TRIO Works: The Impact of Student Support Services on the Career Self-Efficacy of First-generation Students

James Winfield Ed.D., Southern New Hampshire University / Opportunity Matters: Journal of Access and Opportunity in Education / December 2022

Hand Holding a Bullseye Target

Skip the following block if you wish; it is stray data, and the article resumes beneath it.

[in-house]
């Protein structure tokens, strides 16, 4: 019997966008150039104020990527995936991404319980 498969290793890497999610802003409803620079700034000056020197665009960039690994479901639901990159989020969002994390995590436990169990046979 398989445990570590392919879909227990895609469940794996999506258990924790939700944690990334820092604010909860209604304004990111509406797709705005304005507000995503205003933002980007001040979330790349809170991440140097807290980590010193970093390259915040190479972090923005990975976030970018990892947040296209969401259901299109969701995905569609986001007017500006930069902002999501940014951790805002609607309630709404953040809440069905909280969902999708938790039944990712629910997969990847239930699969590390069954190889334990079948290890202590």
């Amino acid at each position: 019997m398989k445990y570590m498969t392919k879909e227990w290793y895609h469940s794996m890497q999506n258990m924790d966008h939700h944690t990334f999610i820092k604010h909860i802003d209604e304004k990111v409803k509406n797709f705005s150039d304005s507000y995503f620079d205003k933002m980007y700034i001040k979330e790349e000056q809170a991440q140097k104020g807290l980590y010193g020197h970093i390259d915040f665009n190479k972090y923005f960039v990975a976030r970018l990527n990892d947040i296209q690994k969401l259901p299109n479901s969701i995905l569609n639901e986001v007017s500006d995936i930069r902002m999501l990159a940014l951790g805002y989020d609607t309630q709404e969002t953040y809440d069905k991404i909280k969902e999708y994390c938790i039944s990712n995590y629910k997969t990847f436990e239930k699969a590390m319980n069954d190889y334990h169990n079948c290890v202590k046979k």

This action research study analyzed career and major choice perceptions of low-income first-generation college students or FGCS using career self-efficacy as the primary metric. This study used a mixed-methods methodology to gain a deeper understanding of barriers and factors that impact students’ career and major decisions. Using a pretest-posttest design, participants’ self-efficacy levels were assessed using the Career Decision Self-Efficacy Assessment - Short Form (CDSE-SF). After analyzing the students’ performance in the five sub-scales of this instrument, these data were used to inform one-on-one interviews and focus groups. All participants were first-year students enrolled in a federally funded TRIO Student Support Services program. This study aimed to examine the impact of TRIO SSS Programs on FGCS major and career decisions and their exploration process. Findings from the study support that financial support, supportive advising, and mental health resources are vital to provide effective support for FGCS as they pursue and achieve their career ambitions.